You may have heard buzz words like ‘economic transformation’ and ‘agricultural transformation’ in government speeches, the media or (if you’re a bit of a policy wonk) if you follow some of the discussions at the AU, UNECA or regional bodies like SADC.
These are two key priorities for many African governments (and donor organisations) who are desperate for the continent to get on a new development path with greater levels of industrialisation and more job opportunities. This new discourse is therefore important for civil society organisations to understand when we are designing and seeking to fund agriculture programmes.
Agriculture transformation is a term used to describe the movement of self-employed subsistence producers (as well as capital and land assets) to more commercially-oriented agricultural production. Not only does this lead to higher incomes for the producers, but the extra money circulates to enterprises and workers in the wider economy. Importantly, decision makers see this shift as the first step away from African countries’ continued dependence on raw commodity exports (minerals, agricultural products etc) and towards diversified economies that provide sufficient employment opportunities for their young and growing populations.
Based on the economic history of industrialised countries, this is the only known permanent pathway out of poverty which explains why agricultural transformation has become a development priority for both governments and the international development community.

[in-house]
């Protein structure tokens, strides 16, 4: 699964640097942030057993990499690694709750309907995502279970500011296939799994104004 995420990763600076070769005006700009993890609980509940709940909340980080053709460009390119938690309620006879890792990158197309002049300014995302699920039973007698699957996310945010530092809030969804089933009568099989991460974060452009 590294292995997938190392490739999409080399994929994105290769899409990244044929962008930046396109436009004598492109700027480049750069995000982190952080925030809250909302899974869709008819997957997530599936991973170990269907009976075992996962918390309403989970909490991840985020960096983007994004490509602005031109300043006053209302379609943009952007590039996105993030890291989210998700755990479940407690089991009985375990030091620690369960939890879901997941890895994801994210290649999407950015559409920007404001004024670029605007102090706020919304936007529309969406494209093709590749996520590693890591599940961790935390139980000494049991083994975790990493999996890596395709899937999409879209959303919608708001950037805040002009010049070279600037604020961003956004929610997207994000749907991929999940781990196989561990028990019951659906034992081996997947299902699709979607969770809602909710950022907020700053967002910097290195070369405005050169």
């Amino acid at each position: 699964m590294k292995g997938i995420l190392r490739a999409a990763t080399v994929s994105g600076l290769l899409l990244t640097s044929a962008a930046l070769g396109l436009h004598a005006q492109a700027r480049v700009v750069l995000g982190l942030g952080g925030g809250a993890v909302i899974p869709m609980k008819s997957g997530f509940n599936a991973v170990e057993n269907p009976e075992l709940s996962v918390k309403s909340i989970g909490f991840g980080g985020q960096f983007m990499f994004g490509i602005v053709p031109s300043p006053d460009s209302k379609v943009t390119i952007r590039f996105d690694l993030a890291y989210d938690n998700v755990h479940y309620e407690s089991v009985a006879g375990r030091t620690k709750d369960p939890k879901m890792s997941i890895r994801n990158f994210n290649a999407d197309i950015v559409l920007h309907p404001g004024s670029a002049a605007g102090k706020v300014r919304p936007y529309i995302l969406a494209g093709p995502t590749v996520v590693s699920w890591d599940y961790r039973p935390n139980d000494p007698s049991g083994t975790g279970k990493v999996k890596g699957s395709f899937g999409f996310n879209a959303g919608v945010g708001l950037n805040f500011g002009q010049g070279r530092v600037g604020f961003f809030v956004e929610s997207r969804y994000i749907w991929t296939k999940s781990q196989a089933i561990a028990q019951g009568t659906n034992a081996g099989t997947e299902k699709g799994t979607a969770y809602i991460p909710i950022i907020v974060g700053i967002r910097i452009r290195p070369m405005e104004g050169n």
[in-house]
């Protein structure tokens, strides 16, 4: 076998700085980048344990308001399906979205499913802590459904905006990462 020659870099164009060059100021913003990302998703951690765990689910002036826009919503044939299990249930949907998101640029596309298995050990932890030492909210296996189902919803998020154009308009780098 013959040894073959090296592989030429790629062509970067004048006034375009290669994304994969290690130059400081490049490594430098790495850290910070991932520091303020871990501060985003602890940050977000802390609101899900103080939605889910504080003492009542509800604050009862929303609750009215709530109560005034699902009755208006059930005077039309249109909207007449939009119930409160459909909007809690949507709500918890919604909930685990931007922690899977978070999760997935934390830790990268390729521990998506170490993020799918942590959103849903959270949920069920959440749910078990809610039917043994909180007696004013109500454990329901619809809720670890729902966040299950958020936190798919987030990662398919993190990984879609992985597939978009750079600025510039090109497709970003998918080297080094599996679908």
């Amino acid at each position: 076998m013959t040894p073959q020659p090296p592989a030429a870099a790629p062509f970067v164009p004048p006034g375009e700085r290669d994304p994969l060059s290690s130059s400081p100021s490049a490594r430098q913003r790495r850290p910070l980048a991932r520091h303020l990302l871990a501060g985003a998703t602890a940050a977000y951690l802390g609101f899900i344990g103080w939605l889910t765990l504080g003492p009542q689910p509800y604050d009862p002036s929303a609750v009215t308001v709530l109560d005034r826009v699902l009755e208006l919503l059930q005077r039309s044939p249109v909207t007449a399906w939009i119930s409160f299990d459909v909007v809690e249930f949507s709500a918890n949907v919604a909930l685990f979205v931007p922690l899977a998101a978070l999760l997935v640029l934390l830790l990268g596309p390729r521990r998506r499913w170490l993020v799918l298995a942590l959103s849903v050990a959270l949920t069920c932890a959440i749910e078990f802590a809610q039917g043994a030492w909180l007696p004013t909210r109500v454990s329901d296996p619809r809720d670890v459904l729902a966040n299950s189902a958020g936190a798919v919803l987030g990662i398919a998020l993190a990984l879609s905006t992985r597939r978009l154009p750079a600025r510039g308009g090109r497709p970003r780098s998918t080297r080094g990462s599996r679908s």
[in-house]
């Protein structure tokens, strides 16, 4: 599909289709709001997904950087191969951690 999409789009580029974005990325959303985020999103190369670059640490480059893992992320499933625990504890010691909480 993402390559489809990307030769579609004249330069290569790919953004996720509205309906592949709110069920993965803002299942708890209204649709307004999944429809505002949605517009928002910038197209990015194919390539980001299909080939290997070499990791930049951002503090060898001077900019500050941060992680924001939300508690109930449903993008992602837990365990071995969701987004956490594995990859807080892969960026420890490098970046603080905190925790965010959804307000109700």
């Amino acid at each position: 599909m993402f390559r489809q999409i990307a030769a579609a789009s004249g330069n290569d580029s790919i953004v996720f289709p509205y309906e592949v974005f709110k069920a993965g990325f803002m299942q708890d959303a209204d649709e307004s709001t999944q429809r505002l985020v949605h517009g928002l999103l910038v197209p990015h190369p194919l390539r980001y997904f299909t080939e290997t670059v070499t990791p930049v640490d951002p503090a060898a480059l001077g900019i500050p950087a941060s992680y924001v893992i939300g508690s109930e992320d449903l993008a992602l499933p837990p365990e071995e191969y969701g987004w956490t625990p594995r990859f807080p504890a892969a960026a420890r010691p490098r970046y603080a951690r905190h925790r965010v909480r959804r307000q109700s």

There are, however, also real risks about this model of development: both for the environment and for the poorest and most vulnerable people.
CAFOD and Christian Aid have just published a policy briefing which shows that some of the agricultural plans, strategies and projects currently in place in a number of African countries can increase inequality and further degrade the environment. The report also showcases examples of agricultural transformation strategies that restore the environment and have the potential to spread the benefits of agricultural growth equally. To achieve these twin goals, which are also reflected in the global sustainable development goals, the report recommends that governments and donors:
- protect and promote local, national, and regional agri-food market systems.
- protect the rights of vulnerable land users.
- switch to environmentally sustainable production systems.
- empower women, agricultural producers and workers.
These recommendations aren’t just for policymakers. They can also guide the practice and policy choices of livelihood practitioners. In this series of blogs we’ll be looking at this in more detail. In the next blog, we will examine the links between agricultural transformation policy and livelihoods. After that, we’ll explore each of the four findings of the policy paper and highlight what they could mean for development practitioners in CAFOD and other development NGOs. We will also reflect on what Pope Francis calls ‘integral ecology’ and show how faith-based international development NGOs can operationalise integral ecology and mainstream resilience in our development programmes.
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